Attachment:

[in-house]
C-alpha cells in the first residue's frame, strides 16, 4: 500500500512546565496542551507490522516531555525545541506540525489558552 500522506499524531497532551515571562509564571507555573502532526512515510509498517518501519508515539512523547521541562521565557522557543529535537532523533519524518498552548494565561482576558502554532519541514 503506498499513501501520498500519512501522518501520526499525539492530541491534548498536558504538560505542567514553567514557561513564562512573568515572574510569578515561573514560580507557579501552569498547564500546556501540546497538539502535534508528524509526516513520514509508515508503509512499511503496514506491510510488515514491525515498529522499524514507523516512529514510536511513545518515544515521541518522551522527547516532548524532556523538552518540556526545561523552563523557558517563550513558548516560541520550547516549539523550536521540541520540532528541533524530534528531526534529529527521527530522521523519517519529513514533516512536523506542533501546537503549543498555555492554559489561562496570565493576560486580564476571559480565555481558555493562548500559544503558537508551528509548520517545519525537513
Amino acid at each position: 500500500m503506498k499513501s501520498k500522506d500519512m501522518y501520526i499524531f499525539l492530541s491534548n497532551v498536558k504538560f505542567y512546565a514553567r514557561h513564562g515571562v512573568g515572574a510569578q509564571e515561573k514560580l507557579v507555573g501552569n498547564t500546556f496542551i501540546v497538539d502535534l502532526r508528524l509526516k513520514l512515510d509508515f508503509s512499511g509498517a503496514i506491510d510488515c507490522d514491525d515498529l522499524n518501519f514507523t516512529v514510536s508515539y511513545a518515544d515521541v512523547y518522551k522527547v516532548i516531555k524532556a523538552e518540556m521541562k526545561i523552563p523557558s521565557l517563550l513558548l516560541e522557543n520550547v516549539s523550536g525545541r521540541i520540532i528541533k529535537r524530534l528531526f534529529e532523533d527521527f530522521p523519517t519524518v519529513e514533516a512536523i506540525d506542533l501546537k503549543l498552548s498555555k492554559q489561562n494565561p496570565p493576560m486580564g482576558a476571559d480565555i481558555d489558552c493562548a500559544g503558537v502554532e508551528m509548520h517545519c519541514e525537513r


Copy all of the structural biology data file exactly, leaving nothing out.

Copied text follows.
[in-house]
C-alpha cells in the first residue's frame, strides 16, 4: 500500500512546565496542551507490522516531555525545541506540525489558552 500522506499524531497532551515571562509564571507555573502532526512515510509498517518501519508515539512523547521541562521565557522557543529535537532523533519524518498552548494565561482576558502554532519541514 503506498499513501501520498500519512501522518501520526499525539492530541491534548498536558504538560505542567514553567514557561513564562512573568515572574510569578515561573514560580507557579501552569498547564500546556501540546497538539502535534508528524509526516513520514509508515508503509512499511503496514506491510510488515514491525515498529522499524514507523516512529514510536511513545518515544515521541518522551522527547516532548524532556523538552518540556526545561523552563523557558517563550513558548516560541520550547516549539523550536521540541520540532528541533524530534528531526534529529527521527530522521523519517519529513514533516512536523506542533501546537503549543498555555492554559489561562496570565493576560486580564476571559480565555481558555493562548500559544503558537508551528509548520517545519525537513
Amino acid at each position: 500500500m503506498k499513501s501520498k500522506d500519512m501522518y501520526i499524531f499525539l492530541s491534548n497532551v498536558k504538560f505542567y512546565a514553567r514557561h513564562g515571562v512573568g515572574a510569578q509564571e515561573k514560580l507557579v507555573g501552569n498547564t500546556f496542551i501540546v497538539d502535534l502532526r508528524l509526516k513520514l512515510d509508515f508503509s512499511g509498517a503496514i506491510d510488515c507490522d514491525d515498529l522499524n518501519f514507523t516512529v514510536s508515539y511513545a518515544d515521541v512523547y518522551k522527547v516532548i516531555k524532556a523538552e518540556m521541562k526545561i523552563p523557558s521565557l517563550l513558548l516560541e522557543n520550547v516549539s523550536g525545541r521540541i520540532i528541533k529535537r524530534l528531526f534529529e532523533d527521527f530522521p523519517t519524518v519529513e514533516a512536523i506540525d506542533l501546537k503549543l498552548s498555555k492554559q489561562n494565561p496570565p493576560m486580564g482576558a476571559d480565555i481558555d489558552c493562548a500559544g503558537v502554532e508551528m509548520h517545519c519541514e525537513r